FCC gears up for massive broadband initiative

From his first day, the top mandate of FCC Chairman Julius Genachowski — an Internet-savvy industry veteran — has been a vast expansion of broadband services for the United States. Now, with a newly hired staff and several newly appointed FCC commissioners, the agency is gearing up to tackle broadband issues in a major way.

The swearing in of Meredith Attwell Baker and Mignon L. Clyburn as FCC commissioners last month finally brought the agency back to its full slate of five members. Genachowski has named his senior adviser on broadband technology and selected a staff and a slate of senior technologists to work on the development of a comprehensive national broadband plan.

Together, this group will tackle one of the largest new communications initiatives in modern U.S. history. Among the key issues are net neutrality, helping narrow the digital divide, providing universal service, ruling on intercarrier compensation, establishing rules regarding broadband access and VoIP, security, fair use and more.

In August, Genachowski named Carlos Kirjner as his senior advisor on broadband technology. Kirjner, an engineer who has worked for McKinsey and Co., semiconductor firm Telegent Systems and Vodafone Group, will play a leading role in the creation of a national broadband plan.

Other key players at the FCC include Blair Levin, executive director of the Omnibus Broadband Initiative; Julius Knapp, chief of the FCC’s Office of Engineering and Technology and a 35-year commission veteran; Stagg Newman, chief technologist, who has worked for Bellcore, BellLabs, Frontline Wireless, McKinsey and Co. and Pacific Telesis; and Byron J. Neal, chief engineer and former employee at Intermedia Communications, Syniverse Technologies, Transglobal Communications, Trinsic Communications and 2nd Century Communications.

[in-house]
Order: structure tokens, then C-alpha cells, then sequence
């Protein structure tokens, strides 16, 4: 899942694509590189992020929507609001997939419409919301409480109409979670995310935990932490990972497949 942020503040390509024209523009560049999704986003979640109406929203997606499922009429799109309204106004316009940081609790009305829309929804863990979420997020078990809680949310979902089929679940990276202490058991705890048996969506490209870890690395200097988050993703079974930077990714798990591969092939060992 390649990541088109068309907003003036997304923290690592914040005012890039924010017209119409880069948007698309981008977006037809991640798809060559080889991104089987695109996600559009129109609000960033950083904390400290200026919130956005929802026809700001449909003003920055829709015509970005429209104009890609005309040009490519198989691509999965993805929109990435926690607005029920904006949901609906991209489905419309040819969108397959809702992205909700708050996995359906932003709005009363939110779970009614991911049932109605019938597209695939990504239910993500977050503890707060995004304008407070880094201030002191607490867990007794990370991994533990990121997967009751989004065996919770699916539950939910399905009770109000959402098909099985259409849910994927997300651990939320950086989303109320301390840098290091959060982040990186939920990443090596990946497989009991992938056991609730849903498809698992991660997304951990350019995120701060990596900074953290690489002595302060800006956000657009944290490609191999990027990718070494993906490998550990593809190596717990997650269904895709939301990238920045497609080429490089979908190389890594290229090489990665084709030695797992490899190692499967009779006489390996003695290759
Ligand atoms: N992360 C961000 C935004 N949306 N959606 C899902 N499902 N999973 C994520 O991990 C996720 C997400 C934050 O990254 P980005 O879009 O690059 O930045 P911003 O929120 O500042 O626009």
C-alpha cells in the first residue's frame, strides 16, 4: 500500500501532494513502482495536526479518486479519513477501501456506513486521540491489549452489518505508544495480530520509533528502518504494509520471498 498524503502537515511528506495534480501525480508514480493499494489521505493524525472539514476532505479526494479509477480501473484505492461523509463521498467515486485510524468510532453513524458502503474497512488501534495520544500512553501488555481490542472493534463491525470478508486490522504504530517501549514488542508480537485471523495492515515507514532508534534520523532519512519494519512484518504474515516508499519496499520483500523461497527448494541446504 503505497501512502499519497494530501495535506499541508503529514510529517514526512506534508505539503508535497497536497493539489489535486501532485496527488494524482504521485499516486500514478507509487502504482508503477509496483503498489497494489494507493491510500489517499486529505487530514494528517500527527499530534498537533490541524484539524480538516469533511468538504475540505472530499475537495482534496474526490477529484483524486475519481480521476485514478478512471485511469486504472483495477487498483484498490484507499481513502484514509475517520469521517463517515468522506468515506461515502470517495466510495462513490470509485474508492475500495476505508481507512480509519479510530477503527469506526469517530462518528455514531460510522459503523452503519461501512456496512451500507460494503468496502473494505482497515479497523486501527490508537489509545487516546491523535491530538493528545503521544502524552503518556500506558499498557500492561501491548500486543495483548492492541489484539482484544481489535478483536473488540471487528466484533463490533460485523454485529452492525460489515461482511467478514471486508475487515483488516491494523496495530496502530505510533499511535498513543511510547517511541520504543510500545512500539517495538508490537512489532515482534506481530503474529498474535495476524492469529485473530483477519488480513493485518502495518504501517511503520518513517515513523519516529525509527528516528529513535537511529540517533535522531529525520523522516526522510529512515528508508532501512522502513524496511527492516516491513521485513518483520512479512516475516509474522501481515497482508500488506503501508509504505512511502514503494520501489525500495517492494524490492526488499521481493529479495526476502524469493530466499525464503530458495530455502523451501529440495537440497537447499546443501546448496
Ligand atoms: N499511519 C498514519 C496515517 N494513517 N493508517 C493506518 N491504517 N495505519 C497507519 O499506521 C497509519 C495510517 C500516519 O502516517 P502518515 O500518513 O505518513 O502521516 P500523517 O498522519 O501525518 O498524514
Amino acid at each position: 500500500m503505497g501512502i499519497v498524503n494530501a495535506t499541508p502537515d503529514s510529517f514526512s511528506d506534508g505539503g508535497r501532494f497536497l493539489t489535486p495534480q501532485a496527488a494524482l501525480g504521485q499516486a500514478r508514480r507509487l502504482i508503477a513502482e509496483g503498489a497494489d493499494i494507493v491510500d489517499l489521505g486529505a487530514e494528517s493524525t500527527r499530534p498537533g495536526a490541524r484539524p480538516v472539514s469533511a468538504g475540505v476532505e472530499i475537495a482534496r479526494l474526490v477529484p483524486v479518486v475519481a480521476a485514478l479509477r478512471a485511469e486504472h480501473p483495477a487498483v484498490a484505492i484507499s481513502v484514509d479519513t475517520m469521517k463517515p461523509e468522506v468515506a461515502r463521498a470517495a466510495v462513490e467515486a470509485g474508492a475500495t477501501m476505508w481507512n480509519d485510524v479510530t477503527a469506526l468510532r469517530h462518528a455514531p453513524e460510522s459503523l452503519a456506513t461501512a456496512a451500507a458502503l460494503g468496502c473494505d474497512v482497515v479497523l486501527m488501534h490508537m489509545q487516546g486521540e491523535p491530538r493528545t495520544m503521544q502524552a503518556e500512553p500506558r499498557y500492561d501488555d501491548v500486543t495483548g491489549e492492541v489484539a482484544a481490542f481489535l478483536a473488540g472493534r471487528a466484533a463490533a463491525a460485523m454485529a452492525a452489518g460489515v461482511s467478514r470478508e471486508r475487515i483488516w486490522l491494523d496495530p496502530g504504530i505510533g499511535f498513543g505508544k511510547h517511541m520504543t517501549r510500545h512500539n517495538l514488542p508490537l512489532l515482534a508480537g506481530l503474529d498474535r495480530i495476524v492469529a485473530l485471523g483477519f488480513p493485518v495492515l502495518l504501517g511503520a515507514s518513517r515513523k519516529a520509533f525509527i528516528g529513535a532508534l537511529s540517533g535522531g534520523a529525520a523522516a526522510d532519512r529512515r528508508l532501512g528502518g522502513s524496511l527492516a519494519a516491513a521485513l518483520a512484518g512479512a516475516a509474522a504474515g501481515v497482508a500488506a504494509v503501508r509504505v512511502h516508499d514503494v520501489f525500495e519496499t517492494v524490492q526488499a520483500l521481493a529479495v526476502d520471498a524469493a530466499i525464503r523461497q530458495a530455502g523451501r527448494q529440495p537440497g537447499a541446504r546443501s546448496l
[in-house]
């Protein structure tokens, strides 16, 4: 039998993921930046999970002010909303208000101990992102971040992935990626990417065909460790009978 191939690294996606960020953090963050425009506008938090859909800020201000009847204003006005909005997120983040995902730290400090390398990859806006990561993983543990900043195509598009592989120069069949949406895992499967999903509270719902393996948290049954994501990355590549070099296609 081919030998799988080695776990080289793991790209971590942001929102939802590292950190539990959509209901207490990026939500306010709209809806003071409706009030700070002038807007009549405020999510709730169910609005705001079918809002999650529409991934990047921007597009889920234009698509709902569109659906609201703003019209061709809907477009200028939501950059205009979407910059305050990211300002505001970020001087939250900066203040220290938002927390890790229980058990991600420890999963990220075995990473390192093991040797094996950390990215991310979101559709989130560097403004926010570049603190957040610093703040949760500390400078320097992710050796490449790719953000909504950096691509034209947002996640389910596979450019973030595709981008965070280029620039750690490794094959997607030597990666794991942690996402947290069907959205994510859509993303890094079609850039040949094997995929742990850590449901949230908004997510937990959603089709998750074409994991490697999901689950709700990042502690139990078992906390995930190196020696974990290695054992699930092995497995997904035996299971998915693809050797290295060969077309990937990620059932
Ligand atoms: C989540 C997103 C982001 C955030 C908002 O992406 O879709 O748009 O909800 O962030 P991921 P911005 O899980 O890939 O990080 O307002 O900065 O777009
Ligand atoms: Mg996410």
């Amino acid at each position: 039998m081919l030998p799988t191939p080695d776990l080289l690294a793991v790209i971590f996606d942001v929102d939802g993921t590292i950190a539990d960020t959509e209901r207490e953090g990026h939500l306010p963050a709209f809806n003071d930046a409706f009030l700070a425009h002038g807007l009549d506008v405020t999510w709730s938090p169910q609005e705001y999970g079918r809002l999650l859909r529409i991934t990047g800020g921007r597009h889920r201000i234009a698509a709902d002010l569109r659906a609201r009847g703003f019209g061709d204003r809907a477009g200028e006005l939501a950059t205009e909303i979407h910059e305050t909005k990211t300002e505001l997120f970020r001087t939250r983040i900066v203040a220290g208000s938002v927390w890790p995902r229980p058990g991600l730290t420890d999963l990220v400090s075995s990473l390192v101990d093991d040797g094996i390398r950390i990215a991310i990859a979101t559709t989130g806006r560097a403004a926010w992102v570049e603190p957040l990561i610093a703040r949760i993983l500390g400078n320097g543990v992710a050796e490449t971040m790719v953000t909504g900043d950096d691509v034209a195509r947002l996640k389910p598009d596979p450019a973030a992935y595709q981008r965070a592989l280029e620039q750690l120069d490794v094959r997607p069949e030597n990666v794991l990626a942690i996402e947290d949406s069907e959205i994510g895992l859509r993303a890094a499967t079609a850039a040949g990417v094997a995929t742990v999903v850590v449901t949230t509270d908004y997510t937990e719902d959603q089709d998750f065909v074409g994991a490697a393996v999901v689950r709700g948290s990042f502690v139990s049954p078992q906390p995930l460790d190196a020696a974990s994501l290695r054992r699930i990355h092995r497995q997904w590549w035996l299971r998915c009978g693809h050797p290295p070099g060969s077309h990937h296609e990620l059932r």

The first major step taken by the Obama administration in communications policy was including funding for an expansion of broadband services in the American Recovery and Reinvestment Act of 2009. This action will have a significant impact on both traditional telecommunication carriers and on any business that relies on broadband access to develop, produce and market their products.

The Recovery Act, passed shortly after President Obama’s inauguration, was an economic stimulus package designed to strengthen the economy now and to invest in the country’s future. Having used the Internet so successfully during his presidential campaign, President Obama has placed central importance on broadband technology. “Modern technology is critical to the expansion of business, education and health care opportunities in rural areas and the competitiveness of the nation’s small towns and rural communities,” he said.

The Recovery Act provides $7.2 billion to expand the nation’s broadband infrastructure to underserved areas and directs the FCC to develop a national broadband plan. Disbursement of the initial funds, a total of $4 billion, began on July 1 when the departments of Commerce and Agriculture detailed the rules and criteria for fund distribution. The recipients of the first round will be announced on or about Nov. 7, and the funds will be released in early 2010.

The act provides for two additional disbursements in 2010, with the total $7.2 billion to be disbursed by Sept. 30, 2010. Much of this money is designated for broadband improvements in small towns and rural areas, traditionally viewed by communication carriers as less profitable. The law mandates that all projects be fully completed within three years.